Tyranny and Democracy of Knowledge
Gordon Baylis, VP for Research, speaking at the 2nd annual
Open Access Week, Oct. 21, 2010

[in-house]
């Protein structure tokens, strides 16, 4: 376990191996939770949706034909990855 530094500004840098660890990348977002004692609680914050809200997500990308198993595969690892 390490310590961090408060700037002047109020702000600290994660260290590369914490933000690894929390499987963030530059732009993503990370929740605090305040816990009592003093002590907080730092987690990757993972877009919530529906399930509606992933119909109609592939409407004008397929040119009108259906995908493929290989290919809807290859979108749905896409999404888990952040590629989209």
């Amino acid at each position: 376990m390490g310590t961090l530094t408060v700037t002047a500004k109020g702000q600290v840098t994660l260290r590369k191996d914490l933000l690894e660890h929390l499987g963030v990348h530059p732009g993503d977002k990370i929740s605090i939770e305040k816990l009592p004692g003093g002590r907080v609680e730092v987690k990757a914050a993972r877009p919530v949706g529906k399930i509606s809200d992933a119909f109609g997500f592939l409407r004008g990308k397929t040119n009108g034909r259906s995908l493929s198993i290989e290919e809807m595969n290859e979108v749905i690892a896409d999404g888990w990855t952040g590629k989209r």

Dr. Baylis stated that research is essential to teaching. He then traced historical components of teaching formed by content (corpus) and the 7 skill sets of the Trivium and Quadrivium in fascinating highlights of the development of knowledge from breakthroughs of hypertext and connectivity (with LOL being the very first letters ever transmitted) to the fact that data is now stored in exabytes. He characterized the initial corpus of knowledge as that which has been balkanized and sub-balkanized over the decades, if not centuries. The amount of data we are faced with leads to a tyranny of access, as in Wikipedia. That site is openly accessible and highly democratic, but questionable in content at times, particularly during election seasons. Google indexes .04% of available content. As educators, we can focus on 4 elements of knowledge: the body of knowledge (corpus); production of knowledge; assessment; and application (how it bears on society’s issues). Peer review takes care of the assessment; beyond that we have to teach people how to assess. His conclusion paved the way for challenging questions and future conversations.